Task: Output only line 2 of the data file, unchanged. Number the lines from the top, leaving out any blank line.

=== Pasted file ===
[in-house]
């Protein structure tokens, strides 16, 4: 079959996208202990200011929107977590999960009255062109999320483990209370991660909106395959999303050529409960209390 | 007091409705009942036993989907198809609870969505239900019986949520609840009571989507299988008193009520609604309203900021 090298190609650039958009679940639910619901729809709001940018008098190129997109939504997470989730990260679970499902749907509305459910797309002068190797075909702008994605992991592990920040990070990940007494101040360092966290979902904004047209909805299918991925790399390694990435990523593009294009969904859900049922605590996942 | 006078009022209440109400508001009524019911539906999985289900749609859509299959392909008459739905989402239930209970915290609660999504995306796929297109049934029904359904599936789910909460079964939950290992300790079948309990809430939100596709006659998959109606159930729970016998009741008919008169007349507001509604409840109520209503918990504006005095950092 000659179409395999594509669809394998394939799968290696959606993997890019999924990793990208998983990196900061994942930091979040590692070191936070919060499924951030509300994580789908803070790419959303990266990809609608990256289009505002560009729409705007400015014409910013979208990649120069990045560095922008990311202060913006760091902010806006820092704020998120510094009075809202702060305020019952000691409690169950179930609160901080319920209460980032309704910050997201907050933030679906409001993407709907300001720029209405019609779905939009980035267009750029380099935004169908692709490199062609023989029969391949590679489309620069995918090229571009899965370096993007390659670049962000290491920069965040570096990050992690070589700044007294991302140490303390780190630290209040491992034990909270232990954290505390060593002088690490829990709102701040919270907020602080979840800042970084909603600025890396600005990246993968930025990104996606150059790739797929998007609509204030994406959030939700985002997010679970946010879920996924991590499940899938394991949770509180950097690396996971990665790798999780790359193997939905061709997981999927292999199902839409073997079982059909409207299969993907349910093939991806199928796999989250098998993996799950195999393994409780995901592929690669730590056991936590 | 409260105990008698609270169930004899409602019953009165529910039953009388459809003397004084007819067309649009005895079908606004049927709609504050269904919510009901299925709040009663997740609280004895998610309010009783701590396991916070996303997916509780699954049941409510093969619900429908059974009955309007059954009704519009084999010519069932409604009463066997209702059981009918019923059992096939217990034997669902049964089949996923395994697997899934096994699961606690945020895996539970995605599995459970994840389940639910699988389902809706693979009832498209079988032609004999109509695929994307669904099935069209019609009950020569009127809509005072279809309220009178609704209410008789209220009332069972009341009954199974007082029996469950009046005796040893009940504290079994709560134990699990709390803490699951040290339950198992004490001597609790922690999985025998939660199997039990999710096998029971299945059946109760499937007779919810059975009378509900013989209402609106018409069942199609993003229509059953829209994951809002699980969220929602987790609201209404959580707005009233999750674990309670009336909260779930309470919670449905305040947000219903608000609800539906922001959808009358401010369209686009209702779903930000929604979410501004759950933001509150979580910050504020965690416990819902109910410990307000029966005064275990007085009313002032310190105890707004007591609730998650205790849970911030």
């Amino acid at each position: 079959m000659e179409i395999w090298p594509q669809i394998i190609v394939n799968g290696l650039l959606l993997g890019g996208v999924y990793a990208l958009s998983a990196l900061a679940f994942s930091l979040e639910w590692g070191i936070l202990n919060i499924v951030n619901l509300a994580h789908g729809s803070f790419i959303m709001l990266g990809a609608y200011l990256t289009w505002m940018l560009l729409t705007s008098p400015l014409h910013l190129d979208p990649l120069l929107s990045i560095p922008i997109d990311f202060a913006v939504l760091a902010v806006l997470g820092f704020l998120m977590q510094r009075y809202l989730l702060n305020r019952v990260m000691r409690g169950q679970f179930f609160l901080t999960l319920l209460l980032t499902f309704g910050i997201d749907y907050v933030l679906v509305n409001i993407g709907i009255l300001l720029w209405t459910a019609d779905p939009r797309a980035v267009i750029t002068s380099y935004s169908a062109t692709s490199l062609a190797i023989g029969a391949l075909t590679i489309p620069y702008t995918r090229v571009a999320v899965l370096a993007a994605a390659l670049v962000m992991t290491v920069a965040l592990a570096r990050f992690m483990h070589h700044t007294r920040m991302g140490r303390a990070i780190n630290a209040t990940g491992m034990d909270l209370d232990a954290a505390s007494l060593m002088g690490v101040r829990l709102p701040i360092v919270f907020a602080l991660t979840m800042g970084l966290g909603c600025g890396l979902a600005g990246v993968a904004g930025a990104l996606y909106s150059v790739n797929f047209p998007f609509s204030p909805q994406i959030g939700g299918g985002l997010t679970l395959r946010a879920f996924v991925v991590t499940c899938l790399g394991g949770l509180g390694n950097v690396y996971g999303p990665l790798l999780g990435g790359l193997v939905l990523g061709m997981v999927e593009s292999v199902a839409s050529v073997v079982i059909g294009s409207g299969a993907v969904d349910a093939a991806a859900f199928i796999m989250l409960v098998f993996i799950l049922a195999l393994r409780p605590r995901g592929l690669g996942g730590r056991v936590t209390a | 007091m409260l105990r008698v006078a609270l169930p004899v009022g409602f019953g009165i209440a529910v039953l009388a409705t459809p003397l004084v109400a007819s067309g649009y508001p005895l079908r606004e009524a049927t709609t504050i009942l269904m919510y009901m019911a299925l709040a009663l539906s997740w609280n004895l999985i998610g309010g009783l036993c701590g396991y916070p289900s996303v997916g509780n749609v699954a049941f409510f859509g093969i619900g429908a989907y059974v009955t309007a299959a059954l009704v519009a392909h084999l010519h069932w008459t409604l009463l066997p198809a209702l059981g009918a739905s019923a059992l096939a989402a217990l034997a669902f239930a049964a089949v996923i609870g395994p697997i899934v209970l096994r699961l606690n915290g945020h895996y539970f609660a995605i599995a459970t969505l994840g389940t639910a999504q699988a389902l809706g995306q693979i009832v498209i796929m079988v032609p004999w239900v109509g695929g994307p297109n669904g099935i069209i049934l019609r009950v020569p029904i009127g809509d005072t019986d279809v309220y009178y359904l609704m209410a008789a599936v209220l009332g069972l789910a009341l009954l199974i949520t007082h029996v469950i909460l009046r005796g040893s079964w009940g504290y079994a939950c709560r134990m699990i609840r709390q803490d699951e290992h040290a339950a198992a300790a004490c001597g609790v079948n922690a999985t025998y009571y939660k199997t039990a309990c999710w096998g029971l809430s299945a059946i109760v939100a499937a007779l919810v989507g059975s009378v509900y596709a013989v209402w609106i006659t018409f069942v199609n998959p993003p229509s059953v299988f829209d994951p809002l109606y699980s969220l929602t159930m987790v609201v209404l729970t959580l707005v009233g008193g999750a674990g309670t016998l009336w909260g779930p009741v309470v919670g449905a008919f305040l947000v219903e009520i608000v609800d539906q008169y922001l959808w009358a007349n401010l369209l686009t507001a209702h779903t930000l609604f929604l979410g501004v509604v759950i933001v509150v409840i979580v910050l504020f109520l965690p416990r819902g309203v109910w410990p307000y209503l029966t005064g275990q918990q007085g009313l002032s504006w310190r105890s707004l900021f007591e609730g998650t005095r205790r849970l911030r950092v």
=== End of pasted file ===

């Protein structure tokens, strides 16, 4: 079959996208202990200011929107977590999960009255062109999320483990209370991660909106395959999303050529409960209390 | 007091409705009942036993989907198809609870969505239900019986949520609840009571989507299988008193009520609604309203900021 090298190609650039958009679940639910619901729809709001940018008098190129997109939504997470989730990260679970499902749907509305459910797309002068190797075909702008994605992991592990920040990070990940007494101040360092966290979902904004047209909805299918991925790399390694990435990523593009294009969904859900049922605590996942 | 006078009022209440109400508001009524019911539906999985289900749609859509299959392909008459739905989402239930209970915290609660999504995306796929297109049934029904359904599936789910909460079964939950290992300790079948309990809430939100596709006659998959109606159930729970016998009741008919008169007349507001509604409840109520209503918990504006005095950092 000659179409395999594509669809394998394939799968290696959606993997890019999924990793990208998983990196900061994942930091979040590692070191936070919060499924951030509300994580789908803070790419959303990266990809609608990256289009505002560009729409705007400015014409910013979208990649120069990045560095922008990311202060913006760091902010806006820092704020998120510094009075809202702060305020019952000691409690169950179930609160901080319920209460980032309704910050997201907050933030679906409001993407709907300001720029209405019609779905939009980035267009750029380099935004169908692709490199062609023989029969391949590679489309620069995918090229571009899965370096993007390659670049962000290491920069965040570096990050992690070589700044007294991302140490303390780190630290209040491992034990909270232990954290505390060593002088690490829990709102701040919270907020602080979840800042970084909603600025890396600005990246993968930025990104996606150059790739797929998007609509204030994406959030939700985002997010679970946010879920996924991590499940899938394991949770509180950097690396996971990665790798999780790359193997939905061709997981999927292999199902839409073997079982059909409207299969993907349910093939991806199928796999989250098998993996799950195999393994409780995901592929690669730590056991936590 | 409260105990008698609270169930004899409602019953009165529910039953009388459809003397004084007819067309649009005895079908606004049927709609504050269904919510009901299925709040009663997740609280004895998610309010009783701590396991916070996303997916509780699954049941409510093969619900429908059974009955309007059954009704519009084999010519069932409604009463066997209702059981009918019923059992096939217990034997669902049964089949996923395994697997899934096994699961606690945020895996539970995605599995459970994840389940639910699988389902809706693979009832498209079988032609004999109509695929994307669904099935069209019609009950020569009127809509005072279809309220009178609704209410008789209220009332069972009341009954199974007082029996469950009046005796040893009940504290079994709560134990699990709390803490699951040290339950198992004490001597609790922690999985025998939660199997039990999710096998029971299945059946109760499937007779919810059975009378509900013989209402609106018409069942199609993003229509059953829209994951809002699980969220929602987790609201209404959580707005009233999750674990309670009336909260779930309470919670449905305040947000219903608000609800539906922001959808009358401010369209686009209702779903930000929604979410501004759950933001509150979580910050504020965690416990819902109910410990307000029966005064275990007085009313002032310190105890707004007591609730998650205790849970911030």